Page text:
>I was glad to hear after last week’s Middletown Township Workshop meeting that nearly $2.7M maybe freed up soon by the state, for the long talked about Shadow Lake dredging project.
According to what I had been told of the meeting and a subsequent article posted on MiddletownPatch.com
it seems that Middletown resident and NJ State Senator Joe Kyrillos (R-13) found a way to partially fund
the estimated $4+M dredging project by co-sponsoring legislation that will provide funding through the state’s Environmental Infrastructure Trust (EIT) fund.
The legislation that originally created the Environmental Infrastructure Trust fund was intended to provide special financing, in the form of a low-interest loans to companies and municipalities looking to clean up environmentally contaminated “Brownfields” in order to return them to tax rolls.
Kyrillos’s bill that would provide funding for Middletown under the EIT, still needs to be voted on by the full Senate before moving onto the Assembly for approval and signature of the governor, which is not a given. I wouldn’t exactly call Shadow Lake an environmental “brownfield” that needs to be cleaned up so it can be returned to the tax rolls.
But what disturbs me here is the fact that Middletown Republicans are still playing the equivalent of political football with this issue and sending mixed messages with the intent on blaming state and local Democrats for delaying the dredging of the lake and contributing to it’s skyrocketing cost.
Officials ran into a project roadblock when the NJ Department of Environmental Protection (DEP) made it clear that, when removed, any dredge spoils gleaned from the lake would have to be transported to a safe, licensed off-site location, dried out and then taken to a legal dumping ground, Middletown Mayor Tony Fiore said.
Township Attorney Brian Nelson had said that where the township had no luck with the last administration’s state DEP officials, the new DEP principals seem more receptive. The township governing body is all-Republican, as is the Christie-appointed administration.
“We can’t do anything without permits,” he had said a couple of months ago at a Township Committee meeting. “But the DEP is working with us much better than it formerly did. Before it was clear they were not giving us permits.”
Now, knowing that the funds are being secured, Mayor Fiore said that the next step would be to go out to bid for the project.
“Thanks to the efforts of Senator Kyrillos the residents of the communities surrounding Shadow Lake can rest easier knowing that a project more than a decade in the making is nearing reality,” said Fiore. “In addition to the senator’s efforts in helping secure financing for this project, he has assisted the township with the DEP to find a qualified site outside of Middletown for disposal of the dredge spoils.”
It wasn’t Democrats that said this project was going to be an easy slam dunk just before the 2007 election and how it wasn’t going to cost residents a single dime (but proposed bonding for it) because local college students would perform surveys of the lake and other services for the township for free. And that the rest of the cost for the dredging would come from grants or planned to have the arsenic, heavy metal and carcinogenic contaminated spoils buried within Stephenson Park without proper permits from the NJ DEP. It was Gerry Scharfenberger and the rest of the Middletown Republicans who were attempting to secure last minute vote from residents who live around Shadow Lake by proposing such a plan.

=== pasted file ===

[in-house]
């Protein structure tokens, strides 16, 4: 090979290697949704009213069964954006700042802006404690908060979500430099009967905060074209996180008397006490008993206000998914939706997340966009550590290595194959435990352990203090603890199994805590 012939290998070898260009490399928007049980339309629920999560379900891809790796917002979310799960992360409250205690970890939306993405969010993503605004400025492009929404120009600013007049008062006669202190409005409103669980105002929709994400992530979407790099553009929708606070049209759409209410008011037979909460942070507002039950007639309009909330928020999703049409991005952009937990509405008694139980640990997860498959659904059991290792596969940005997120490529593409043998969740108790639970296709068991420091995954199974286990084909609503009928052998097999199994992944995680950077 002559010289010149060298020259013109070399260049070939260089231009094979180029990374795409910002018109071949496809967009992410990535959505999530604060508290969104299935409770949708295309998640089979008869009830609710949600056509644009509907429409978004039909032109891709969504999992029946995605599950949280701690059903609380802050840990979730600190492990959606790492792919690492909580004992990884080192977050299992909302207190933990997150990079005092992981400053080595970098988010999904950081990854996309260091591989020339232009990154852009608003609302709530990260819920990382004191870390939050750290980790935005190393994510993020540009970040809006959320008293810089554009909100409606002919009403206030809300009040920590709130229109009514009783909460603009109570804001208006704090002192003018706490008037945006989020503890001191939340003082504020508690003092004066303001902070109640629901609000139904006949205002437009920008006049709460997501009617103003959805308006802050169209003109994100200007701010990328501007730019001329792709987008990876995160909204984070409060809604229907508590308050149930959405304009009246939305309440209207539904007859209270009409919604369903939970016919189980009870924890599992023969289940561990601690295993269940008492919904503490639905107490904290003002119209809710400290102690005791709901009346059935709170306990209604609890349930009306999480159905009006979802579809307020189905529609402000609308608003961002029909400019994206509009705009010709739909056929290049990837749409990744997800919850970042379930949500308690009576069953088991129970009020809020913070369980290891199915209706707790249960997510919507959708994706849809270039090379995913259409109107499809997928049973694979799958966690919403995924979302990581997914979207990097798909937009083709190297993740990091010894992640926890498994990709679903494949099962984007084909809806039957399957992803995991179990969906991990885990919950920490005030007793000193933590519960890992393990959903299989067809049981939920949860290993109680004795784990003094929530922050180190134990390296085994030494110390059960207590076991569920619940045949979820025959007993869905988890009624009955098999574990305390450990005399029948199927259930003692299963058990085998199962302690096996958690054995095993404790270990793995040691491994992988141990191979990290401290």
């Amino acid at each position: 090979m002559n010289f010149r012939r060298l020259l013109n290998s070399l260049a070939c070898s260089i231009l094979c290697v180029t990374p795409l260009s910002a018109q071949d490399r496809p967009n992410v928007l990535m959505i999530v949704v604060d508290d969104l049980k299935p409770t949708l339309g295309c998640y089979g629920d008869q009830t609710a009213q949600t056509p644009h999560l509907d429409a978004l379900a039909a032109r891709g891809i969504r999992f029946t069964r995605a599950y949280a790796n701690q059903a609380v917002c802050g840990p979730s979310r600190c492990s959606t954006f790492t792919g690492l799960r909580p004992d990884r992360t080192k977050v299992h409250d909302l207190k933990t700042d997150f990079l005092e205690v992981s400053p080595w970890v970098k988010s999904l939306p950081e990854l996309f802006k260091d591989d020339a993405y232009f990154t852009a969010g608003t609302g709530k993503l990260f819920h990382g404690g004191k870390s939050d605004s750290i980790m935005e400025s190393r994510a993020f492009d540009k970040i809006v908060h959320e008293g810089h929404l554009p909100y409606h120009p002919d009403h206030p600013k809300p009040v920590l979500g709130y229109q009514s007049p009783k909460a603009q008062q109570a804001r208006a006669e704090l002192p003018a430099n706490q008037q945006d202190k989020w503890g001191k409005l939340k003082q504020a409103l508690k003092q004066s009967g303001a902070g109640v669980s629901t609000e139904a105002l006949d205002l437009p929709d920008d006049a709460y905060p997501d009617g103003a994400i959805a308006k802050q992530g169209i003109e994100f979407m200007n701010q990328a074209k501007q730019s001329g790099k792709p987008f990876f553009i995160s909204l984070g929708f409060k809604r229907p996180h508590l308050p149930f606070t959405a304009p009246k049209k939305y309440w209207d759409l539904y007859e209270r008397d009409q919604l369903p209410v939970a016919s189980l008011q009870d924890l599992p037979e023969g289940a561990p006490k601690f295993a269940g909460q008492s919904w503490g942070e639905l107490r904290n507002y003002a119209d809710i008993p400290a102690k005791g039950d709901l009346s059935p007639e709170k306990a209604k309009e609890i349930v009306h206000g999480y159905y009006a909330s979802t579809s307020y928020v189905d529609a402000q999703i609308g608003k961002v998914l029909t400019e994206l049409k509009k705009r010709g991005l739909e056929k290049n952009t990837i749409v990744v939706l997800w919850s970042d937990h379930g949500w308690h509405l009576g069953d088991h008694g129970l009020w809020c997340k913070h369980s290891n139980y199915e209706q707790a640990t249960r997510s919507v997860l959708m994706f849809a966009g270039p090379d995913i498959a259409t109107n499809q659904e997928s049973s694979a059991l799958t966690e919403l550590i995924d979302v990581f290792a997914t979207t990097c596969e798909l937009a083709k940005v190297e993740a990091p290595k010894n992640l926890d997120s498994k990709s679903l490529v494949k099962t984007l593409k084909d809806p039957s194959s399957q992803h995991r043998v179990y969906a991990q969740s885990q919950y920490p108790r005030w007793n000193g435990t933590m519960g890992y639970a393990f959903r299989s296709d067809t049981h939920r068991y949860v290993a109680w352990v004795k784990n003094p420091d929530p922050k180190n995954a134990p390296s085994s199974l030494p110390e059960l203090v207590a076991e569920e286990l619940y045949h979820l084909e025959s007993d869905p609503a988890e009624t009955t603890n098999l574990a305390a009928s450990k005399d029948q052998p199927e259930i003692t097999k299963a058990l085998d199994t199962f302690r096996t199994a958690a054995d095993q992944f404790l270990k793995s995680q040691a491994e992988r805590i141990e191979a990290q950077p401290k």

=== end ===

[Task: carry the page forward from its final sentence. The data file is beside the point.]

Local Democrats want to see Shadow Lake restored but want it done smartly, cost efficiently and with in the law. The last thing Democrats or residents want is to clean up a lake only to create an environmental hazard somewhere else, namely Stephenson Park.
The NJ DEP was right not to issue permits for that and insisting that the dredged spoils be carted to a properly secured landfill.
And the following comment left on the MiddletownPatch article by a Mr. Dave Venture
seems to agree:
Coming from someone who is an environmental professional who grew up on Shadow Lake and lived there for 22 years and still fish it weekly, I can tell you this issue has been twisted and misused by various media groups as well as private landowners on the lake . The lake has become naturally shallower in some areas which is normal succession for a man-made lake. The problem of increased vegetation is in large part not due to the depth of the lake. The lake is surrounded by residential development and Shadow Lake Village all of which contribute tremendous amounts of nutrient runoff to the lake in the way of fertilizers etc. The lake also sits in an area that was all farmland until the middle part of the 20th century. The groundwater may still be pumping nutrients from the historic farms into the lake contributing to the eutrophic environment. This is very similar to what is happening on a much larger scale in Barnegat Bay. The issue of depth of the lake and water quality/aquatic vegetation are two separate issues that have been blurred. If the goal is to make the lake deeper than I agree dredging is the only option. If the issue as they have proclaimed is to decrease the aquatic vegetation then dredging is not a cost-effective or ecologically sound solution. Green stormwater infrastructure and practices must be instituted to prevent the runoff that is making the lake an overly enriched ecosystem. State the goals clearly before dumping 4mil into a project.
So it’s about time now for Middletown’s “non- partisan” Township Attorney Brian Nelson and other finger pointers to point the finger at themselves. Too often Nelson acts like he is the 6th member of the Township Committee and gives bad, partisan advice that cost the town tens of thousands of dollars in legal fees because he has a vested interest Republicans maintaining control in town and it’s about time members of the Township Committee stop taking his poor advice.